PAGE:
I strongly believe that Hispanic audiences should also be addressed online, through digital media strategies built specifically for this publics. It must be different the way an organization reaches an American audience than a Hispanic audience (which should also be categorized more specifically, as a Mexican-American is different than an Argentinian, for example).
This article was published at www.dallasnews.com. Click here to see it in its original context.
Hispanic population surge can't be ignored
11:54 AM CDT on Saturday, August 16, 2008
The latest census figures show that the changing face of America is happening at a faster rate than demographers had expected.
Trends now show that the country will become majority ethnic by 2042, instead of 2050. Increasingly, it is becoming more Hispanic and Asian, although Hispanic birthrates are the leading growth engine.
Hispanics are projected to nearly triple, from 46.7 million to 132.8 million, and represent 30 percent of the nation's population. Nearly one in three U.S. residents could be Hispanic within a generation.
But these changes are not happening faster than what University of North Texas history professor Roberto Calderón has foreseen. Or other education leaders, for that matter.
The latest census figures are simply confirming what educators have been seeing for the past decade.
In every major study in recent years, researchers have come back with the same prediction: Hispanics are expected to surpass all other ethnic and racial groups in population growth faster than you can say mañana .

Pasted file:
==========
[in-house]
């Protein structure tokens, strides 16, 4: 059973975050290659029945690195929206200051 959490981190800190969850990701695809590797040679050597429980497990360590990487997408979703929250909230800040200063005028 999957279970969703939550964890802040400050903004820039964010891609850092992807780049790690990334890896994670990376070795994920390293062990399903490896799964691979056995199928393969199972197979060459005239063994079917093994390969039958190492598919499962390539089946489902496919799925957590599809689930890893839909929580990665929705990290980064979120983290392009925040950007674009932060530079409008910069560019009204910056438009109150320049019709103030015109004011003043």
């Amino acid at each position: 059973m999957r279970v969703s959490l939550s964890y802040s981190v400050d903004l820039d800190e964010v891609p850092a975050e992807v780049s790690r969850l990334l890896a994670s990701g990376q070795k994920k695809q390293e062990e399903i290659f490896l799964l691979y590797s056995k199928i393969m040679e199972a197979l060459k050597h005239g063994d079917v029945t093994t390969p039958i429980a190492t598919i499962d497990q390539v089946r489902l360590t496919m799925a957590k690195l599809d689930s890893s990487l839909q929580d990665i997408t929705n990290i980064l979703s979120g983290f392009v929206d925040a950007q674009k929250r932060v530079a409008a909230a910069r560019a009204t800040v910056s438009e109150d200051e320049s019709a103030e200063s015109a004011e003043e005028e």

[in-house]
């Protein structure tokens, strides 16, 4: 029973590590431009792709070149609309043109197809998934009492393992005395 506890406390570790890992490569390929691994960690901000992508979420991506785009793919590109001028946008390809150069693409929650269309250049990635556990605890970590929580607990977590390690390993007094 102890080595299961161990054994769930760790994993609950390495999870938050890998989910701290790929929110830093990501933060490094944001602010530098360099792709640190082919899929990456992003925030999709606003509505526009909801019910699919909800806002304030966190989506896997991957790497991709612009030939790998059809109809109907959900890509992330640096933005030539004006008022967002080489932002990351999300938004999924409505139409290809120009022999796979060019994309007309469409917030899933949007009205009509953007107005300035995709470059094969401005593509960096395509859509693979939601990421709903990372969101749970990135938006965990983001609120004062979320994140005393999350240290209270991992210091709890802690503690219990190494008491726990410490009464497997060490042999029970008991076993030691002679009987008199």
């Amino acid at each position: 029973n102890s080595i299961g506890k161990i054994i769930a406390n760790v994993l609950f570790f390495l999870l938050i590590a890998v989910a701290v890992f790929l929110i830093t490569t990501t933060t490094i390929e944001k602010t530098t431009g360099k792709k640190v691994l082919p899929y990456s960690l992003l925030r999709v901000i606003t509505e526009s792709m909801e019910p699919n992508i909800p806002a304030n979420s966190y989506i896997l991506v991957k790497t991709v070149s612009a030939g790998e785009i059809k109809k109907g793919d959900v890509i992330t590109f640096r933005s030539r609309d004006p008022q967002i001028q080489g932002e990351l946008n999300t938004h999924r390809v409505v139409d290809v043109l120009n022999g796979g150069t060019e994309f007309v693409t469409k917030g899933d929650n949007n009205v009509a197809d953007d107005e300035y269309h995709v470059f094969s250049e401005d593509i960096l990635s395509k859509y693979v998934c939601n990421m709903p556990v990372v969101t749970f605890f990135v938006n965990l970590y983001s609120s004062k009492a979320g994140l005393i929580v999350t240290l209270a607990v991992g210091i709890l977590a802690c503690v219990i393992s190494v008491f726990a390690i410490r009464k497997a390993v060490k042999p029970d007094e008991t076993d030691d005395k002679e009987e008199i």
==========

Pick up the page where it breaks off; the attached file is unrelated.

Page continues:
Dr. Calderón says demographers tend to play it safe and err on the conservative side.
He's taking the latest calculations with a grain of salt.
"Do not be surprised if, in five or more years, the current and latest projections are revised yet again, and they will be revised downward," he said. "That is, lo and behold, the expected and projected trends of yesteryear were off, and they actually will be arriving even sooner."
And it won't be all because of immigration, as some might think. When he was the state demographer, Steve Murdock was always quick to point out that the demographic tide was being fueled more by the Hispanic birthrate rather than an immigration influx.
Even a cursory look at North Texas public school enrollments today bears this out.
In Dallas public schools, Hispanics now account for 65 percent of enrollment. In pre-kindergarten enrollment, the number jumps to 76 percent – a harbinger of what to expect in the upper grades.
A recent report by the Western Interstate Commission for Higher Education predicts that within two years, by the 2010-11 academic year, the majority of all graduating public high school students in the state will be Latino. By 2022, the study concludes, 64,000 more Latino students will be graduating annually from high school than Anglo students.
But the education of Latinos becomes even more critical when viewed against the backdrop of a global marketplace and where our future graduates will be as compared with other nations, said Felix Zamora , president of Mountain View College in Oak Cliff.
He said that watching the video "Did You Know?" on YouTubehas had an impact on many parents, Hispanics and non-Hispanic alike, because of increasing global competitiveness.
"When you compare our educational system to China's and others, and then see who our children will be competing with," he said, "it sets you back on your heels."
All the more reason then, he said, that raising the college recruitment and retention levels of Hispanics will become even more urgent in the next several years. And so far, he doesn't see it happening.